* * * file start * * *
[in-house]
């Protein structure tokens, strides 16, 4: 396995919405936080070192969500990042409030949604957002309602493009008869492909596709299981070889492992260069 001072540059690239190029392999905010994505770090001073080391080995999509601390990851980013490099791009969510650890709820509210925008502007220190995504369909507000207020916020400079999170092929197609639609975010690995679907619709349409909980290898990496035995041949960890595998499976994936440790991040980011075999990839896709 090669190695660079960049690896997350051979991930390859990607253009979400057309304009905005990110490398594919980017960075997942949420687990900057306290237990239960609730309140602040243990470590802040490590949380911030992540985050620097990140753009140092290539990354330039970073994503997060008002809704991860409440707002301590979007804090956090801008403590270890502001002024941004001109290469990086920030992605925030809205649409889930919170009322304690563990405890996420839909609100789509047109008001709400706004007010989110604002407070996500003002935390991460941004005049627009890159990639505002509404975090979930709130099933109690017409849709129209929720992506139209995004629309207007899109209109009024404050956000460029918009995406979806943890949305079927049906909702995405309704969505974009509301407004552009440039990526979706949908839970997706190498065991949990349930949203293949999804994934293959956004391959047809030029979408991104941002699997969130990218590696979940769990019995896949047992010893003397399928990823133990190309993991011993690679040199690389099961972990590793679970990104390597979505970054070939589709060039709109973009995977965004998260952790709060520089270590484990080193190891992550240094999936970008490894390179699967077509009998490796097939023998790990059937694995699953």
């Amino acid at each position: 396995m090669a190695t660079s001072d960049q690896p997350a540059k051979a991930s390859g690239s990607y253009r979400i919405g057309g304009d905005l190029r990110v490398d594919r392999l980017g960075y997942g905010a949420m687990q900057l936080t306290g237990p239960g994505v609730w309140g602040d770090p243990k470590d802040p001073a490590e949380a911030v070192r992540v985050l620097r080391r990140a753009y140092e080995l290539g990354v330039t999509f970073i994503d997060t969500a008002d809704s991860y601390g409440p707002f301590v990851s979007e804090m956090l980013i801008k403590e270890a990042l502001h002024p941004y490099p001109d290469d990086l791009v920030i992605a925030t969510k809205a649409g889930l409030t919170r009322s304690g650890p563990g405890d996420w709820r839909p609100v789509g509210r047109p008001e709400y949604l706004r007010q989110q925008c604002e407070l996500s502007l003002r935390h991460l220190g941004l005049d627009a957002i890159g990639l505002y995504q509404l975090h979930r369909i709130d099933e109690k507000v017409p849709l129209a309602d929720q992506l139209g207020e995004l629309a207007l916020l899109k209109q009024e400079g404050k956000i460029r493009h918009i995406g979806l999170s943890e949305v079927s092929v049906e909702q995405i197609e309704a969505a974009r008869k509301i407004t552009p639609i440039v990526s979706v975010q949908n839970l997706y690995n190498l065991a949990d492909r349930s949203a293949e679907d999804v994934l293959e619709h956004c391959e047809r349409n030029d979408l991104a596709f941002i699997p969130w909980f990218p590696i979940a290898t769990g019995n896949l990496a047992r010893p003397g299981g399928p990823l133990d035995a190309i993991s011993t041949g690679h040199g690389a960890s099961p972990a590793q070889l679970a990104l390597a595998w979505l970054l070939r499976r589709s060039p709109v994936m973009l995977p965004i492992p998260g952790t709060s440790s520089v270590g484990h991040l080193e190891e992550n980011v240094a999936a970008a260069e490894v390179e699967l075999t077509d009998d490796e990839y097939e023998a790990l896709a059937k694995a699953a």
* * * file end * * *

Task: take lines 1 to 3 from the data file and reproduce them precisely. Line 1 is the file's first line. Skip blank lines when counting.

[in-house]
């Protein structure tokens, strides 16, 4: 396995919405936080070192969500990042409030949604957002309602493009008869492909596709299981070889492992260069 001072540059690239190029392999905010994505770090001073080391080995999509601390990851980013490099791009969510650890709820509210925008502007220190995504369909507000207020916020400079999170092929197609639609975010690995679907619709349409909980290898990496035995041949960890595998499976994936440790991040980011075999990839896709 090669190695660079960049690896997350051979991930390859990607253009979400057309304009905005990110490398594919980017960075997942949420687990900057306290237990239960609730309140602040243990470590802040490590949380911030992540985050620097990140753009140092290539990354330039970073994503997060008002809704991860409440707002301590979007804090956090801008403590270890502001002024941004001109290469990086920030992605925030809205649409889930919170009322304690563990405890996420839909609100789509047109008001709400706004007010989110604002407070996500003002935390991460941004005049627009890159990639505002509404975090979930709130099933109690017409849709129209929720992506139209995004629309207007899109209109009024404050956000460029918009995406979806943890949305079927049906909702995405309704969505974009509301407004552009440039990526979706949908839970997706190498065991949990349930949203293949999804994934293959956004391959047809030029979408991104941002699997969130990218590696979940769990019995896949047992010893003397399928990823133990190309993991011993690679040199690389099961972990590793679970990104390597979505970054070939589709060039709109973009995977965004998260952790709060520089270590484990080193190891992550240094999936970008490894390179699967077509009998490796097939023998790990059937694995699953």
């Amino acid at each position: 396995m090669a190695t660079s001072d960049q690896p997350a540059k051979a991930s390859g690239s990607y253009r979400i919405g057309g304009d905005l190029r990110v490398d594919r392999l980017g960075y997942g905010a949420m687990q900057l936080t306290g237990p239960g994505v609730w309140g602040d770090p243990k470590d802040p001073a490590e949380a911030v070192r992540v985050l620097r080391r990140a753009y140092e080995l290539g990354v330039t999509f970073i994503d997060t969500a008002d809704s991860y601390g409440p707002f301590v990851s979007e804090m956090l980013i801008k403590e270890a990042l502001h002024p941004y490099p001109d290469d990086l791009v920030i992605a925030t969510k809205a649409g889930l409030t919170r009322s304690g650890p563990g405890d996420w709820r839909p609100v789509g509210r047109p008001e709400y949604l706004r007010q989110q925008c604002e407070l996500s502007l003002r935390h991460l220190g941004l005049d627009a957002i890159g990639l505002y995504q509404l975090h979930r369909i709130d099933e109690k507000v017409p849709l129209a309602d929720q992506l139209g207020e995004l629309a207007l916020l899109k209109q009024e400079g404050k956000i460029r493009h918009i995406g979806l999170s943890e949305v079927s092929v049906e909702q995405i197609e309704a969505a974009r008869k509301i407004t552009p639609i440039v990526s979706v975010q949908n839970l997706y690995n190498l065991a949990d492909r349930s949203a293949e679907d999804v994934l293959e619709h956004c391959e047809r349409n030029d979408l991104a596709f941002i699997p969130w909980f990218p590696i979940a290898t769990g019995n896949l990496a047992r010893p003397g299981g399928p990823l133990d035995a190309i993991s011993t041949g690679h040199g690389a960890s099961p972990a590793q070889l679970a990104l390597a595998w979505l970054l070939r499976r589709s060039p709109v994936m973009l995977p965004i492992p998260g952790t709060s440790s520089v270590g484990h991040l080193e190891e992550n980011v240094a999936a970008a260069e490894v390179e699967l075999t077509d009998d490796e990839y097939e023998a790990l896709a059937k694995a699953a």